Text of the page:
My mother and I like to talk about what we've been cooking lately, and when I mentioned my menu for grieving friends she wanted to know if it was typical for English people to bring food following a death. I realized that I didn't know. So far, I've been lucky enough to escape close contact with death. However, you do get to a point in life where death becomes a more or less constant feature . . . and I think that I'm nearing that point.
I know it is sheer denial to repress thoughts of death, and perhaps Day of the Dead mourners have the right attitude -- even if I don't care for the skeleton and marigold aesthetics. But if the practice ever comes to England, I think it would be best to bring a flask of something hot. November graves are cold places, and even if the dead can't appreciate a nice cup of tea or some warming soup, the living will.
This is a recipe that has been in my family for ages. My mother included it in a cookbook that she made for me when I got married. I often make it for Halloween, but it is good for any occasion which requires warming and nourishing loved ones. It can be made ahead, and like most stews, is actually better the next day.
Make small (3/4 inch) meatballs out of the following:
1 1/2 lb ground chuck (or good mince)
1/2 teaspoon salt
1/2 teaspoon pepper
3/4 cups seasoned bread crumbs
Or, if you live in England, just buy the Organic meatballs from Waitrose -- they are ideal.
Saute one clove of garlic in a small amount of olive oil. Remove garlic and brown the meatballs in the flavored oil.
Place the meatballs in a casserole dish with a lid (I use my Le Creuset) that is burner/oven proof.
Add the following:
16 oz tomato sauce/passata
32 oz water
1 teaspoon salt
1 teaspoon thyme
1 bay leaf
1-2 beef boullion cubes, or a couple of teaspoons of Marmite
Cover and cook on top of low heat for 30 minutes. Then place in an oven at 325 for 30 minutes. After this two-part process, you can add the following vegetables:
1 1/2 cup cubed potatoes
1 1/2 cups sliced carrots
1 cup sliced celery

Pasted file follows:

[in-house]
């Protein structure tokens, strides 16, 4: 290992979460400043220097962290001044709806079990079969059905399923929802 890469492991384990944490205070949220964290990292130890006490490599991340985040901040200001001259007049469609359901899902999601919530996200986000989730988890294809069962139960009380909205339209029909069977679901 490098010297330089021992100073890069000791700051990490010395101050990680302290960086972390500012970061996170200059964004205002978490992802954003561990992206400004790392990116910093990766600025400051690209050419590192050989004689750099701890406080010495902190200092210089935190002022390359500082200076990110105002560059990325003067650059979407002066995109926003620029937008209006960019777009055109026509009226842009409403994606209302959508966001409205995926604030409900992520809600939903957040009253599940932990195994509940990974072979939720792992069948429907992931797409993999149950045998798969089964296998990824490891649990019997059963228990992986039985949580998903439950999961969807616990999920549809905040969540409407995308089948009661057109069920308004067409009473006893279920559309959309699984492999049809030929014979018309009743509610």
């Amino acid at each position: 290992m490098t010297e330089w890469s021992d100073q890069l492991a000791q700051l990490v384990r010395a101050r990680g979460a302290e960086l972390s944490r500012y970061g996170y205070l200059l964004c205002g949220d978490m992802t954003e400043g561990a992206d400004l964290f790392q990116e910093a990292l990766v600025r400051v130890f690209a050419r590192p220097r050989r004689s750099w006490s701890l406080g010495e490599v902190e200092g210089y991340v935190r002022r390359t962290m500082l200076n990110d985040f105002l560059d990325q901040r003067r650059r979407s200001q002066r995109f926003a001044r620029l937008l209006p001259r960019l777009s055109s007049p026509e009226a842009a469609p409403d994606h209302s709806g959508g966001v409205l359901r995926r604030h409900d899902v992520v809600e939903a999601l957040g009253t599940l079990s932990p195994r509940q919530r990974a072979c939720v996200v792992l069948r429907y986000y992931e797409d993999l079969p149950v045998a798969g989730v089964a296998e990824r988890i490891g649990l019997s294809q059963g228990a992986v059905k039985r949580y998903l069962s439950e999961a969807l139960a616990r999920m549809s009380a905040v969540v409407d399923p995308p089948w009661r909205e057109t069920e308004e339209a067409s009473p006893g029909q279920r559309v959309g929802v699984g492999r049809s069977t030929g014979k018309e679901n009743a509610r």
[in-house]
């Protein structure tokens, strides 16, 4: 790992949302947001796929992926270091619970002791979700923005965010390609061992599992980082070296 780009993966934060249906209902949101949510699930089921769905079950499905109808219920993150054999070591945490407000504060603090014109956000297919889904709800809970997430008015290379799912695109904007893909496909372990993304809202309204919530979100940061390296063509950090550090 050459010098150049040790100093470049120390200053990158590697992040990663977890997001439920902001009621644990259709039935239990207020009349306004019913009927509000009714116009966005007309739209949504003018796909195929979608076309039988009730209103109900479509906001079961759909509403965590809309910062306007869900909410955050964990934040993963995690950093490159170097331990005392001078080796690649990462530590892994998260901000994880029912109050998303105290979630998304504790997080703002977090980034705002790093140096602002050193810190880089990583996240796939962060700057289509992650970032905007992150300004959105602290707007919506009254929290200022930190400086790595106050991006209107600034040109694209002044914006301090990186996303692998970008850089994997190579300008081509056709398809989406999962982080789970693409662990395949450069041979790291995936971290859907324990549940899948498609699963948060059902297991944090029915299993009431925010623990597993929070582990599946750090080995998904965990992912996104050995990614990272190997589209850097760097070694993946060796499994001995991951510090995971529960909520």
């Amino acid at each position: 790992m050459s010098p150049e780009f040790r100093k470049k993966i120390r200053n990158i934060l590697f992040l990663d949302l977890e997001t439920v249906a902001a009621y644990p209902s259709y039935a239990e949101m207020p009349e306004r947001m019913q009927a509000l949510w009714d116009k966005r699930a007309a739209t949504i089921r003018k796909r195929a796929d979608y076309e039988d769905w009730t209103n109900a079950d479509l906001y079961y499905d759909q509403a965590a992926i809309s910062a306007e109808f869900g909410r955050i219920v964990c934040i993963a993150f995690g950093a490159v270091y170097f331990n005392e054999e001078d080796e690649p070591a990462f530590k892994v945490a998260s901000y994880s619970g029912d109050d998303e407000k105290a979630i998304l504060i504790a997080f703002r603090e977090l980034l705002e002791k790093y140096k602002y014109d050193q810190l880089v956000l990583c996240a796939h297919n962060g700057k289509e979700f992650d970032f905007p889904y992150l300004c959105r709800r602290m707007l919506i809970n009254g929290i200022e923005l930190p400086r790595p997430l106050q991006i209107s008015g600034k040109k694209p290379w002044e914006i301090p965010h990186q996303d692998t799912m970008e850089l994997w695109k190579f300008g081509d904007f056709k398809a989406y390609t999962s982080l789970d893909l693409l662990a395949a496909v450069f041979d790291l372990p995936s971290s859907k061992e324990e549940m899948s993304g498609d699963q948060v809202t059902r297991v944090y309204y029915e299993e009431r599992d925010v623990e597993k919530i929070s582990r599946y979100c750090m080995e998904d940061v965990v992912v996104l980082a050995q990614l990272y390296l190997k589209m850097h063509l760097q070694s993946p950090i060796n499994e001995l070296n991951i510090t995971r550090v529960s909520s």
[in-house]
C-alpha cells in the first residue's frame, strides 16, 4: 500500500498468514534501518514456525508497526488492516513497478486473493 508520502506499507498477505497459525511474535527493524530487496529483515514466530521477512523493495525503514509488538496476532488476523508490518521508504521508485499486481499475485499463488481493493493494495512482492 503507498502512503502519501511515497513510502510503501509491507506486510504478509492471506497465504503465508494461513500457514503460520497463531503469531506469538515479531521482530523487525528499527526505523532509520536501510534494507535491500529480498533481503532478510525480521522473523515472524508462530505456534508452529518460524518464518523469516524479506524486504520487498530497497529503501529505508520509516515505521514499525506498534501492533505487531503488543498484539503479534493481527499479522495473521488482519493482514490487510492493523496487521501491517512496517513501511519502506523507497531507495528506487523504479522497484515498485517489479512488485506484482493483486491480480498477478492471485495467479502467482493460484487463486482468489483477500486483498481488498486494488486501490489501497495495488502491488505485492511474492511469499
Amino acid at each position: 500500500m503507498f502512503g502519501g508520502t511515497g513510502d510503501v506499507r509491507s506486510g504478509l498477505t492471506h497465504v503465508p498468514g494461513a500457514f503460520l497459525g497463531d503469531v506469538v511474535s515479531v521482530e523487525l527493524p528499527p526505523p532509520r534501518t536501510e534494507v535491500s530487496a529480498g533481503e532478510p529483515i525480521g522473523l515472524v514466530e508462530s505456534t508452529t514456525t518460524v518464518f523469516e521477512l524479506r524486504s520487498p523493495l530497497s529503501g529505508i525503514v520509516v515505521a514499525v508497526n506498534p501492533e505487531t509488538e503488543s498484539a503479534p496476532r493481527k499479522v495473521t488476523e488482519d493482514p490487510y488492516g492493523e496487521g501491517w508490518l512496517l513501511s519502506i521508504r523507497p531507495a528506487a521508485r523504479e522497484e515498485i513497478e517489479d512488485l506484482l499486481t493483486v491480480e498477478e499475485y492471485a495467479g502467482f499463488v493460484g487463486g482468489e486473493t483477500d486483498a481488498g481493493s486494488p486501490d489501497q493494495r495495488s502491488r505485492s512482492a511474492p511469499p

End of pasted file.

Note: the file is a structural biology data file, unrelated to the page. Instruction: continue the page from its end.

1 cup chopped onions
Cook in oven until vegetables are tender. Approximately 45 minutes should do it.
Serve with french bread or corn bread.
From the New York Cookbook; slightly modified by me. These are deliciously chewy and moreish. After I made some for my friends, my children complained until I made another batch. I gave one to a man who was cutting some trees for us that day, and he actually asked for the recipe!
3 oz, or a heaping half-cup, of all-purpose ("plain") flour
1 teaspoon baking powder
1/2 teaspoon salt
2 oz butter (or vegetable shortening, which the original recipe calls for)
1 cup packed light brown sugar
1 large egg
1/2 teaspoon vanilla
1/2 cup chopped walnuts
1/2 cup chocolate chips
Butter and lightly flour an 8 inch square pan. Preheat the oven to 350F/175C.
Combine the flour, baking powder and salt and set aside.
Melt the butter in a saucepan over a medium-low heat, and then add the brown sugar. Mix thoroughly, and then remove from the heat and let cool for 5 minutes.
Quickly stir in the egg, until glossy, and then add the flour mixture, followed by the vanilla, nuts and chocolate chips. When everything has been incorporated, press the mixture into the prepared pan.
Bake for approximately 25-30 minutes. A toothpick should come out clean, but the brownies will be soft until they cool. After cooling, they will still be chewy.